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The first journey I undertook across Europe was by train from Russia to England. After four months in cold and bleak Moscow I was to spend the winter break from college with my father in London and I had secured the exit visa, an improbable feat then as students were not normally allowed to travel outside Russia during the first year in college. Not having been in Western Europe before the journey, the prospect of traversing Europe through three time zones and countless languages was exciting.

In London after a train journey from Moscow, 1974
I and my travel companion Janardan Kumar Shrestha, JK to friends, was my senior at our school in Nepal and had already been in Russia for a couple of years. His command of Russian and resilience to the effects of vodka would stand me in good stead during this journey. Our train started from Kievski Station in Moscow bound for Brest-Litovsk, the historical town on the Polish frontier best known for a treaty the Russians signed with Nazi Germany before World War II.

I remember some remarkable oddities during my journey which would stand out like a sore thumb in the melting pot Europe has become today with the expansion of the European Union eastward. At Brest we had to change our train from the broad gauge Russian track to the narrower gauge Continental. Passport control took place frequently as we traversed through geography and history. It was at the height of the cold war. Soviet Immigration checked the exit visa at Brest and Polish immigration checked the Polish transit visa. After having crossed Poland, similar formalities awaited us at the Polish - East German frontier. This was repeated at the East Berlin - West Berlin divide, while entering and leaving West Berlin. Then we were checked once more at the East German - West German border. Finally we entered Holland and sailed from the Hook of Holland to Harwich in England. Juxtaposing with today's seamless travel possibilities in the borderless European Union, my journey was no doubt an ordeal but it was the stuff of history I would be poorer without.

The trip was like watching a monochrome movie slowly changing to Technicolor as we traversed the continent westward. From Moscow to Kiev and on to Brest the journey was a bleak canvas of Russia in remiss, a vast grey land yet to be touched up from the artist's palette. The artist finally stepped in at the Polish frontier somehow turning even the mundane farmlands more colourful. Warsaw was like a breath of fresh air even then, an ethereal reminder of the ephemeral but feisty sovereign state forged by the independent minded Poles taking the opportunity of the Russian revolution only to be crushed later under the jackboots of Adolf Hitler's invading army. The liberation following the end of World War II was anything but; the Soviets installed their own puppets under the guise of a Socialist national liberation movement. This was my first visit to Poland and fate would bless me with many more to come.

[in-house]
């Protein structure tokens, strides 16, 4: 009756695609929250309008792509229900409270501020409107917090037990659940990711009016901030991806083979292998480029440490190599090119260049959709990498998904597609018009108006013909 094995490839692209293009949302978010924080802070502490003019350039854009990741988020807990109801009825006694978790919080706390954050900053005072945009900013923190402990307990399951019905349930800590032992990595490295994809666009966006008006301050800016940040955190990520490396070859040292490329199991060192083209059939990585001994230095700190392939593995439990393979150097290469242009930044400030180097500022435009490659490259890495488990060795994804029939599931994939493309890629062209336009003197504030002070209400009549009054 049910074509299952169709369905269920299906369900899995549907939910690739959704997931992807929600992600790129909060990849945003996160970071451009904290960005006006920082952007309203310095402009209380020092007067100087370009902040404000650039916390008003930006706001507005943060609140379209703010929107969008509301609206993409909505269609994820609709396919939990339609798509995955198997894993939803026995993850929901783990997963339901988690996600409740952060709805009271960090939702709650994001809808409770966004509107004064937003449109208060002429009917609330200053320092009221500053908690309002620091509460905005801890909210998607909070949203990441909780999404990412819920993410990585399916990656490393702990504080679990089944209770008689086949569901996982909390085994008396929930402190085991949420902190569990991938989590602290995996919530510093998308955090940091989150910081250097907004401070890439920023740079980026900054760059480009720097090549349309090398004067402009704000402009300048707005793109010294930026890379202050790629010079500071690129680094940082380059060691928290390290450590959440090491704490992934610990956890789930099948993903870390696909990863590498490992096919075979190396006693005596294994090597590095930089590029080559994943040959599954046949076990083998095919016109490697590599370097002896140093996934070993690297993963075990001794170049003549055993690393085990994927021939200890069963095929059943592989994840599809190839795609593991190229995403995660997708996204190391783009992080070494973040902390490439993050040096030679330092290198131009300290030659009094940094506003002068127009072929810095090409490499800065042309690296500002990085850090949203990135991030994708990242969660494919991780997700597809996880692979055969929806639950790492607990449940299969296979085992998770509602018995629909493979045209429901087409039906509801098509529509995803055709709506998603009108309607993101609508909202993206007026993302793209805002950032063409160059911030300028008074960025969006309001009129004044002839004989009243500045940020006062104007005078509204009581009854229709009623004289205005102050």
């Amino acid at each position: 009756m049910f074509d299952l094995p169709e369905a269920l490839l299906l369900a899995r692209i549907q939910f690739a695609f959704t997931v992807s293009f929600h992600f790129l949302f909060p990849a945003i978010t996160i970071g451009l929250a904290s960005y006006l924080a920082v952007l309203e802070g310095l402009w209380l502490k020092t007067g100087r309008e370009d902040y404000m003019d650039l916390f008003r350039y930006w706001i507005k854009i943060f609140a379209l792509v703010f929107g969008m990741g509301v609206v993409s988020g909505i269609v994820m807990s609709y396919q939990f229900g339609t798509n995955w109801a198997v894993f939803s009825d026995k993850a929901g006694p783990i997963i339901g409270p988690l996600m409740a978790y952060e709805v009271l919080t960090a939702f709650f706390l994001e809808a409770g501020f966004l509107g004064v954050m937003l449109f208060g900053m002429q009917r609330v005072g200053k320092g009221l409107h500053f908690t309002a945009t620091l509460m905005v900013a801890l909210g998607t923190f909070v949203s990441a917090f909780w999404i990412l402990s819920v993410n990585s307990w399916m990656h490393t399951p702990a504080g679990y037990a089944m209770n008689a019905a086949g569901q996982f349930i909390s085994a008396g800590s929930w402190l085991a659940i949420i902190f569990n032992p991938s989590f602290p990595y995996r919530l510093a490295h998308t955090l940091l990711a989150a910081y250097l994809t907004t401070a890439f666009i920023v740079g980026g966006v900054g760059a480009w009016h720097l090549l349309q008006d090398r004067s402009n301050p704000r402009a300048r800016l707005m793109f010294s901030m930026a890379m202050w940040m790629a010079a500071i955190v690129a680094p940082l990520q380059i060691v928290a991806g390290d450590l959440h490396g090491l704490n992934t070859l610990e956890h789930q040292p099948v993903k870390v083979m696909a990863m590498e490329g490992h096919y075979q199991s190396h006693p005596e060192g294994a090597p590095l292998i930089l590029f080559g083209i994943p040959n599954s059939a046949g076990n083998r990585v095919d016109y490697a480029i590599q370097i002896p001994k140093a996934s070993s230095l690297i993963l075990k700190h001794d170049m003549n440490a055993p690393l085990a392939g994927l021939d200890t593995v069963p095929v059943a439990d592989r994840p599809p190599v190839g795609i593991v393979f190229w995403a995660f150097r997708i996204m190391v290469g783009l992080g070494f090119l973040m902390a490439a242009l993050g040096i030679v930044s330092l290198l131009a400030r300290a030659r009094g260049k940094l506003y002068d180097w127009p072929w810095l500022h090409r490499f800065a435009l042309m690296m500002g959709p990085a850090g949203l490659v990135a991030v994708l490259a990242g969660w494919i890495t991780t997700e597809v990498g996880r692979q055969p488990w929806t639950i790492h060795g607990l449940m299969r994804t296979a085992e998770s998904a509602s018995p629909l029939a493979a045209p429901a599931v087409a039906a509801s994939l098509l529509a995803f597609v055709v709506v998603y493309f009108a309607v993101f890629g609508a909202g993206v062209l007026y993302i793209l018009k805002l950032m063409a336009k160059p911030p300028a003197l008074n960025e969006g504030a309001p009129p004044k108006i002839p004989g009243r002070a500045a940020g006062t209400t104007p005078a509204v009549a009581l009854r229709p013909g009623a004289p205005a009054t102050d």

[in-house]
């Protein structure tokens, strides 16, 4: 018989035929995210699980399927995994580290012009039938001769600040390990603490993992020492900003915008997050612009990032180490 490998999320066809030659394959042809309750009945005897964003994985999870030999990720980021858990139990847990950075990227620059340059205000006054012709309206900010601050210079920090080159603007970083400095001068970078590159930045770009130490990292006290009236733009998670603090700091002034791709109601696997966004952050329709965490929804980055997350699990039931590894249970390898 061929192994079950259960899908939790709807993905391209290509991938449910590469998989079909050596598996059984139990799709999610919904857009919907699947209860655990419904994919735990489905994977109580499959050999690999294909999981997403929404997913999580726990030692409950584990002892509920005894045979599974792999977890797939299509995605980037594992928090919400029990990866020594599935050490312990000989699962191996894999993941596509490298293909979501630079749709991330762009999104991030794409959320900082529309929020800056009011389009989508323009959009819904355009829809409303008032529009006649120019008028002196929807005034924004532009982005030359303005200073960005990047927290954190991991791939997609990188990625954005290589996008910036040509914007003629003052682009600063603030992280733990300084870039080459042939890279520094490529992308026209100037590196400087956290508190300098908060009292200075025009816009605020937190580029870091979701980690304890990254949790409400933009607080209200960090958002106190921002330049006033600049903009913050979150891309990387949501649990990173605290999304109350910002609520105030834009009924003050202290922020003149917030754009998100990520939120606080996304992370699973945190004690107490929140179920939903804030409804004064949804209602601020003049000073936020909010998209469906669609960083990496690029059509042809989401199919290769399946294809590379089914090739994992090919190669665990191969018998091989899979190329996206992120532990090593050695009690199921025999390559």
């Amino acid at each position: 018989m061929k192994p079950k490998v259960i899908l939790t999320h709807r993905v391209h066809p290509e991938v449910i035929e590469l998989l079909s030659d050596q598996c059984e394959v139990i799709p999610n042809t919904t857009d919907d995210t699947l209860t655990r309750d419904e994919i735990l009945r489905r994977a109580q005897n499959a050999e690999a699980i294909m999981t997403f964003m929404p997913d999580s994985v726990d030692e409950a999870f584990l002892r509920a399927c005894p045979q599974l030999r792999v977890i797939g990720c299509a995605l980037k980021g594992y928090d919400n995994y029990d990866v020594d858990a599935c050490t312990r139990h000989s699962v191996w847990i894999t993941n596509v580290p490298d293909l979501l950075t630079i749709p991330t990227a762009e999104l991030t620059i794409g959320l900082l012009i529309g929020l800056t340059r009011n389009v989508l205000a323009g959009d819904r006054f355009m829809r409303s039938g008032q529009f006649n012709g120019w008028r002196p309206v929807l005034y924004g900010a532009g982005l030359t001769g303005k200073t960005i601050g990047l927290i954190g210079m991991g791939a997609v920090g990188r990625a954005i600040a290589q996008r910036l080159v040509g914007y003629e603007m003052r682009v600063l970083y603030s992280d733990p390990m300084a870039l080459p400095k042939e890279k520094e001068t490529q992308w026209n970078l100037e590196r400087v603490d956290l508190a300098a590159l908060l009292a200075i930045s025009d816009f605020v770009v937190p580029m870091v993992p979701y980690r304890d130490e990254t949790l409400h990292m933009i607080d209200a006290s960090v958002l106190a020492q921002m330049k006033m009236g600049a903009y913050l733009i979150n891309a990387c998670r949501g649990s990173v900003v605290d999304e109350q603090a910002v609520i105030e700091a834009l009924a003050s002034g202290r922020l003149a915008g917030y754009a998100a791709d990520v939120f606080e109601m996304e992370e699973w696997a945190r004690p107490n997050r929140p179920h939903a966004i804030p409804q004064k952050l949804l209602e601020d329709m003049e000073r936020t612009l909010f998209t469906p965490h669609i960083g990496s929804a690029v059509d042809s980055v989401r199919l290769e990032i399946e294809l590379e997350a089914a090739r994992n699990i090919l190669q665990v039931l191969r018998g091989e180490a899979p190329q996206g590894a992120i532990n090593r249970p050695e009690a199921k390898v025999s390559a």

Having met and later married a Polish lady back in 1979 I have had front seat view of the tumultuous times history would once more heap on Poland. When I got married in a Catholic Church in Lublin, Solidarity was getting to be a household name, a movement that might succeed in bringing a new lease on life to an ossified society created in the image of another. Poles joked that their government pretended to pay them, and they in turn pretended to work. However, it was not to be. By the time I and my wife visited Poland in 1981 for Christmas General Jaruzelski had already outlawed Solidarity and declared martial law, an act of repression he later justified as a patriotic act to save Poland from imminent Soviet invasion. The jury is still out.

I remember in pre-satellite TV Nepal to listening to BBC Radio news broadcasts on how the Soviet bloc fell like the pins on a bowling alley. First there was Rumania, the hated Ceausescu regime fell. Solidarity won in Poland. Gorbachev became a hero when the Berlin wall came crashing down to liberate one-third of Europe. Even the Baltic Soviet Republics declared independence. And finally Boris Yeltsin stood on a tank outside the Russian Parliament to announce the dissolution of the Soviet Union itself! There was boundless joy in Poland and we celebrated in Nepal with lightness in our steps and alacrity in our hearts.

I have come back to Poland once again in 2009, two decades after the heady days of Solidarity and the Polish Pope. Flying in from London on a Shengen visa, I was out of the terminal building in 10 minutes flat, through immigration and baggage retrieval. The Zloty is strong now at 3 to a Dollar, to make way for the Euro they say. Poland looks and feels different; there is growing wealth and sense of purpose. Poland is in business, among equals.

In front of the Presidential Palace, Warsaw


  1. Poland's ascent since 1990 and Nepal's descent since the same year - a juxtapose in contrasting fortunes. Perhaps we became too complascent sans Nazi and Soviet oppression.

    I recall JK from Godavari. He forced me to do 'the twist' in front of a school gathering.

  2. It is interesting how Poland moved away from the shackles of Lenin and Stalin for their own betterment; and we here in Nepal in this day and age venerate Lenin and Stalin. Nepalis must be primitive in our thought processes. Yet to evolve.


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